There is something mysterious about this land. The ground seems to know deep history as my feet kick up the dirt. I shifted my weight and my boots settled deeper into the earth. A woman led a full grown cow and a calf up the mountain path above me. She had a basket on her head and a baby in her free hand. The other hand held a stick that she used to tap the flanks of the cattle to correct their steps. She was in traditional dress and I imagined that she was recreating a scene that she had painted thousands of time.
The native Guatemalans in this area are largely descended from The Aztec, and much of that strong culture lives on in them today. They have a dialect rich with words, sayings, and sounds from their historical roots. Much of the influence of their dress and especially their views of the world and religion reach back through time to grasp the powerful belief of that incredible culture.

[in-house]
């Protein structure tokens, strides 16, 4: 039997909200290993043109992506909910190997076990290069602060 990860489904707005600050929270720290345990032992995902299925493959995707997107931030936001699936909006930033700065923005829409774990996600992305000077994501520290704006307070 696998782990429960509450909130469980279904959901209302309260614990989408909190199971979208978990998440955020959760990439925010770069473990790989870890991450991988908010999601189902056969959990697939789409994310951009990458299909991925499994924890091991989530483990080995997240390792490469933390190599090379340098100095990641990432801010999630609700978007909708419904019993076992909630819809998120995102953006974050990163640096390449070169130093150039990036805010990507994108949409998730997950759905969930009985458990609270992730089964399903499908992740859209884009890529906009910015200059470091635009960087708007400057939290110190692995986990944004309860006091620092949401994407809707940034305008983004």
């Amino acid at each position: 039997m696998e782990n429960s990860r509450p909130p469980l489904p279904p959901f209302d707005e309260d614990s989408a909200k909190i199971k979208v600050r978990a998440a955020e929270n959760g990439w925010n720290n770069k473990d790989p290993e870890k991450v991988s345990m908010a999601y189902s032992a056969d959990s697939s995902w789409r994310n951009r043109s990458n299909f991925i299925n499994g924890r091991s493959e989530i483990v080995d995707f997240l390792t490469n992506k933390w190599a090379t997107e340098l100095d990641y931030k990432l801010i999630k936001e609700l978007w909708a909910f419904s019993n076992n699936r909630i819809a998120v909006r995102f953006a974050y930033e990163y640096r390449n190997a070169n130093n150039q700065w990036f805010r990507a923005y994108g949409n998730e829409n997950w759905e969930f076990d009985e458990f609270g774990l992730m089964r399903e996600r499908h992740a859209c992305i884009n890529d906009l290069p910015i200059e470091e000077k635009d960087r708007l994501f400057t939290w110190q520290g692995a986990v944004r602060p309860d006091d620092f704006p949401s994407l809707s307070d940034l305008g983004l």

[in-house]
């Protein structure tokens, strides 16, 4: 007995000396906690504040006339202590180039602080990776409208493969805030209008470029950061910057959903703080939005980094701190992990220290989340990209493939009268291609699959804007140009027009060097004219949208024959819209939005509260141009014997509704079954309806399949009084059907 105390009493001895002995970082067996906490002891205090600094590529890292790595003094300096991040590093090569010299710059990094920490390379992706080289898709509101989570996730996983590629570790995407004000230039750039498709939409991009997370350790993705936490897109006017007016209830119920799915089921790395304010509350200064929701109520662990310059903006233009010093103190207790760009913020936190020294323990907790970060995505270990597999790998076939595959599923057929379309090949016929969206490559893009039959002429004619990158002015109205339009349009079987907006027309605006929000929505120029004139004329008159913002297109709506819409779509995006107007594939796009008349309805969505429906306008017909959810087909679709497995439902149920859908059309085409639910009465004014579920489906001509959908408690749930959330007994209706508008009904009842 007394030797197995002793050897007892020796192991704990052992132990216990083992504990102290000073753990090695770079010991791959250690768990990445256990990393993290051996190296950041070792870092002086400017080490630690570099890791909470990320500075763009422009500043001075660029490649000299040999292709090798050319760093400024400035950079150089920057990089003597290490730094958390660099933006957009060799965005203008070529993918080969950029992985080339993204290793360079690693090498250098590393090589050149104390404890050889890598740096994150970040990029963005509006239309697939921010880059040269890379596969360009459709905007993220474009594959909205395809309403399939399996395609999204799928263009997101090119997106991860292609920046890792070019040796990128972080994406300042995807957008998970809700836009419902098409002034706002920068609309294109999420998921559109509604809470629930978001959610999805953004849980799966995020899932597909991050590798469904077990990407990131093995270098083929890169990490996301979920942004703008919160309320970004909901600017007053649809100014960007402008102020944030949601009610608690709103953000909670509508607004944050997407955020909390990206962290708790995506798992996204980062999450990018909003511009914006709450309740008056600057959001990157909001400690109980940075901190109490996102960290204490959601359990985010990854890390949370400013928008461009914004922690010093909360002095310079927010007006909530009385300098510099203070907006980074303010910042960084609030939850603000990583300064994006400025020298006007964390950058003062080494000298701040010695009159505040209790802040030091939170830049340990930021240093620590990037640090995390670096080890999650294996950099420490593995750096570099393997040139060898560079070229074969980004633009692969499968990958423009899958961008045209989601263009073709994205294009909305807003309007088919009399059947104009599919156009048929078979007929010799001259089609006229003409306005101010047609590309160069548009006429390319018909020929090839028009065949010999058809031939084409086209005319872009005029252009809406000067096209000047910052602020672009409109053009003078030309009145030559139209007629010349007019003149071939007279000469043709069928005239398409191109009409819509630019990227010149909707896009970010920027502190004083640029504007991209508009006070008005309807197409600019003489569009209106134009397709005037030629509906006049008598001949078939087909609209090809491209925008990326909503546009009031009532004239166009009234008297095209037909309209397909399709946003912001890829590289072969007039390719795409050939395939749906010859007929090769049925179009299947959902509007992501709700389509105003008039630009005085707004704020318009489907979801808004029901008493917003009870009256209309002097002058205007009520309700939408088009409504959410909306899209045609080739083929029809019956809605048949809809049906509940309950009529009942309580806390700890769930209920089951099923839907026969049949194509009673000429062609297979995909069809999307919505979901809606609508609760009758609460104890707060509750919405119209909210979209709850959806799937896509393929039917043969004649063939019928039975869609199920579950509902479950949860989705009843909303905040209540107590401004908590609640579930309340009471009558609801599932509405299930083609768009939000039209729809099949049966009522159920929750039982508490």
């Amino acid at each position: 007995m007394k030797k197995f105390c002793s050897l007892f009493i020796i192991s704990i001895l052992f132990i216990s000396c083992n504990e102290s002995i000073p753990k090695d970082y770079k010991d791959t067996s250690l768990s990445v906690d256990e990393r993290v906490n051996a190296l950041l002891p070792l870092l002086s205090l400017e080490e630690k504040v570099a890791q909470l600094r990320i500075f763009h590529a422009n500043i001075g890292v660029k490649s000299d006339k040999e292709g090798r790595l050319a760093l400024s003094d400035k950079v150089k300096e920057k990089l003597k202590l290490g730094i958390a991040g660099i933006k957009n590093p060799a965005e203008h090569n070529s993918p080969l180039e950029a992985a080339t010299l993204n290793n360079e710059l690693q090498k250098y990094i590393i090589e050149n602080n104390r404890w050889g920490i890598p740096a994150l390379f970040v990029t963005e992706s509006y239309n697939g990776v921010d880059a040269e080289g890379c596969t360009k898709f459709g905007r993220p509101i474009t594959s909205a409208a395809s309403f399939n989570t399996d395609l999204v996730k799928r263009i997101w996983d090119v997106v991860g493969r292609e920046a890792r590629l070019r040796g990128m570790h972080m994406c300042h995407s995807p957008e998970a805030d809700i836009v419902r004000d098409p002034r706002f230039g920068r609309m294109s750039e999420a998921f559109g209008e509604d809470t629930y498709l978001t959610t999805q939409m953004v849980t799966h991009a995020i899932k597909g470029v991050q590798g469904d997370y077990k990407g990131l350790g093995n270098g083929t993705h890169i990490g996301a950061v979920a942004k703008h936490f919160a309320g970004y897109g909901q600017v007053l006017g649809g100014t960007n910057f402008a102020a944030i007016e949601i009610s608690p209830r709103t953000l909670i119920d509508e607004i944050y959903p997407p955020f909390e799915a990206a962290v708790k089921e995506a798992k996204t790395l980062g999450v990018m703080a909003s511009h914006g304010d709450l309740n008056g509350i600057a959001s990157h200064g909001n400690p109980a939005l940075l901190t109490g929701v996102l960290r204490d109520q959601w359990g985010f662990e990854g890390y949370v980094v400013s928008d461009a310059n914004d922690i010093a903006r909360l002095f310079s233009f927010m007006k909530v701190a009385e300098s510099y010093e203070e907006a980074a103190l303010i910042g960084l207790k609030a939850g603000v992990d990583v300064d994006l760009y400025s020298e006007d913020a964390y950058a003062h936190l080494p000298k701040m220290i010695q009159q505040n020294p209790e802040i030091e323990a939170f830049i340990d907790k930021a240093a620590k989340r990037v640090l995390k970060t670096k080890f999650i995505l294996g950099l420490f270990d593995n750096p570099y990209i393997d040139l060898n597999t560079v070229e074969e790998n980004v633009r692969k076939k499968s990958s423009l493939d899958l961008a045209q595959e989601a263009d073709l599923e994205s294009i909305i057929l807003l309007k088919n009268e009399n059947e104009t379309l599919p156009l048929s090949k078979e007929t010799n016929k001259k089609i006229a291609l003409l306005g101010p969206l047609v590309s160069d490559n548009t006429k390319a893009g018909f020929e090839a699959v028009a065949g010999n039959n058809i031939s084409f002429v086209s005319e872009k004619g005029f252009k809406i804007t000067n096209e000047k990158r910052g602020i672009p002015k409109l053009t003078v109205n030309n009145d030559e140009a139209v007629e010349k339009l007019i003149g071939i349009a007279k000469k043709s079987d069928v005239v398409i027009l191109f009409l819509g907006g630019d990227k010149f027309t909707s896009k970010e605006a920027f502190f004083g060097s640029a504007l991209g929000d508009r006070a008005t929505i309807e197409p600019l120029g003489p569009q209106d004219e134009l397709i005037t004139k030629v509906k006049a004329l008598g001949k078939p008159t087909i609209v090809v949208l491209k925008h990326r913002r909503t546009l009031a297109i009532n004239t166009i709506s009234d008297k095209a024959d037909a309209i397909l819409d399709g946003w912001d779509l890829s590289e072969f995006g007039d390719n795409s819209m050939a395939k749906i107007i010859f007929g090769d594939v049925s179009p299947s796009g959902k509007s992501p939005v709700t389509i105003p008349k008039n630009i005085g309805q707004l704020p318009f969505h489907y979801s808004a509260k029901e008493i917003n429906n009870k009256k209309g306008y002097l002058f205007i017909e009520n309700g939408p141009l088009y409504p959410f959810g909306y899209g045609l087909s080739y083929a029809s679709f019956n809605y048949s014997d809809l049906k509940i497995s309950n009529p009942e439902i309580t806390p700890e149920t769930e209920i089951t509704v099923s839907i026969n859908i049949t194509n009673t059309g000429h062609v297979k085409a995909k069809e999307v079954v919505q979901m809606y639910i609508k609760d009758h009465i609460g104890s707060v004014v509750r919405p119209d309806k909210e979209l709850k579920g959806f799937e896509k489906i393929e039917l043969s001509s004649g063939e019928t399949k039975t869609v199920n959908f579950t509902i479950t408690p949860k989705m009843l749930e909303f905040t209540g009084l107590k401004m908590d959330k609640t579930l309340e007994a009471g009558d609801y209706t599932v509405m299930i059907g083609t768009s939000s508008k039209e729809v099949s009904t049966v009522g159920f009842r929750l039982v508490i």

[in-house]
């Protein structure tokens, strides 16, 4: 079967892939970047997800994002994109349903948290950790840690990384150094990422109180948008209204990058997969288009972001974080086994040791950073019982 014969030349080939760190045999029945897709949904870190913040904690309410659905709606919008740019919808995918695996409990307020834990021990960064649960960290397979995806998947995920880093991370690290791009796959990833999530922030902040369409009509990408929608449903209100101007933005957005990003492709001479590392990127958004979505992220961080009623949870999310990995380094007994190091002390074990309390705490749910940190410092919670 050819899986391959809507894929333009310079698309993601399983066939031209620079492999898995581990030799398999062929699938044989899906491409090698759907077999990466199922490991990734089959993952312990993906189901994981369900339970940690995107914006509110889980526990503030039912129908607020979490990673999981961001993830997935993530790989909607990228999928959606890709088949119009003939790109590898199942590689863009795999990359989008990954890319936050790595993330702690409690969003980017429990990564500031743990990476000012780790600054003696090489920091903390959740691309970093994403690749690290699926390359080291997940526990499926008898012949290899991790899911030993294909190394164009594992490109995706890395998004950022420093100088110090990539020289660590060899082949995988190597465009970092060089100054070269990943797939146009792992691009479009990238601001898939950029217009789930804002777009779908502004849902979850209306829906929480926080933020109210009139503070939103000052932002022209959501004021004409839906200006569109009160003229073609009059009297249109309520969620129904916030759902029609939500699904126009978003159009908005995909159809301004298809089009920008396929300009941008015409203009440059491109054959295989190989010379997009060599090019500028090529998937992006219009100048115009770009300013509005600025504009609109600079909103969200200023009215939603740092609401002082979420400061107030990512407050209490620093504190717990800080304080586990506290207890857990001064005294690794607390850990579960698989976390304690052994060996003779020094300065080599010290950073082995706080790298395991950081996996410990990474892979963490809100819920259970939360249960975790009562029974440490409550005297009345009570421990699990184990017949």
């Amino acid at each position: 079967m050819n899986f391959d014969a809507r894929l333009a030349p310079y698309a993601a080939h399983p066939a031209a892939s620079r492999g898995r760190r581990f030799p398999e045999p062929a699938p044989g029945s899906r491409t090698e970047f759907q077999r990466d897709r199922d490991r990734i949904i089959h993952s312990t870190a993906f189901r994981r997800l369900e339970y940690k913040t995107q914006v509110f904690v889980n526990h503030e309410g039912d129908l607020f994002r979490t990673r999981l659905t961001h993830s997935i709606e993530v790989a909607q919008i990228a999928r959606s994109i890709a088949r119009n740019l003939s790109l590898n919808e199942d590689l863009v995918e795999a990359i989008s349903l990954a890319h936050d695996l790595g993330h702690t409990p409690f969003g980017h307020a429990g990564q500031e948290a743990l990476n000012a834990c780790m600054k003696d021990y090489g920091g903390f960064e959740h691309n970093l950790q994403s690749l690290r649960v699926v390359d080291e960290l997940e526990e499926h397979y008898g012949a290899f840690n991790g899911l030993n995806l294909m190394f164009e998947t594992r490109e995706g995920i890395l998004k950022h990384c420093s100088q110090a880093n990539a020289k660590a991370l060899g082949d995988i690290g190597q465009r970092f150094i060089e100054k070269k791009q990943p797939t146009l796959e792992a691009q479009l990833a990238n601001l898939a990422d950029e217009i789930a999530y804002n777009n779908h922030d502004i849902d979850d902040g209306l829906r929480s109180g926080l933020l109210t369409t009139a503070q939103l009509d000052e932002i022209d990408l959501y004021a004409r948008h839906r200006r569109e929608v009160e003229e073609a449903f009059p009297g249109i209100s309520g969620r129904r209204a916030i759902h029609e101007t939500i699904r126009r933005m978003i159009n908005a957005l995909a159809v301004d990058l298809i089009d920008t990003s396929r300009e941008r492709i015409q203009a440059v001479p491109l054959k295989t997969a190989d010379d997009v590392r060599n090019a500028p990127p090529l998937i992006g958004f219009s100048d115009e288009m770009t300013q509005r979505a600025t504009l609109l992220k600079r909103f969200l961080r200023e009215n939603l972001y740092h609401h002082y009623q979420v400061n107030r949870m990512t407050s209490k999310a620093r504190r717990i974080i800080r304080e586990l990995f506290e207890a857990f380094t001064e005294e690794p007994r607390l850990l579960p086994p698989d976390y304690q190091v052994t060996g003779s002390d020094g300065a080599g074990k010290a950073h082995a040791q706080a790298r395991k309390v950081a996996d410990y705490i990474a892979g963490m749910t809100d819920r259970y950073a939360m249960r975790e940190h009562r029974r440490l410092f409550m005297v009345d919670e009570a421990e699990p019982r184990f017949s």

I close my eyes and take the air deep into my lungs. I focus my ears on the sounds that enclose the quiet of my mind. I can hear the easy wind coming off the volcano and shifting the branches of the trees. In this moment I am sure that I somehow am experiencing this panorama as it was hundreds and maybe thousands of years ago. I find integrity and honesty in this concept. Something that has gone largely unchanged for such a long time… simply must have something to whisper to me.
And then, my world was seized, my mind arrested, and my heart absolutely conquered.
She held my gaze with a confidence that should have been unnerving. But as I was pulled into the reflection of her deep brown eyes I felt only a sense of peace and knowing. She began to walk towards me, and never took her eyes off my own. Again, and even stronger, I felt myself being pulled through the years to a place that existed only in the past. I felt like I was being observed and noticed by a perspective that saw much more than I could take in.
As she approached, I reached out my hand and took hers. She smiled and I had a friend for life.
I knelt down in the grass beside her and we played with lime skins, tossing them back and forth at each other, and of course I had to up the ante’ and so I made a catapult with a twig and launched a piece of the skin in an arc that ended on top of a woman’s foot. Both my muse and interrupted the solemn nature of the moment with our laughter.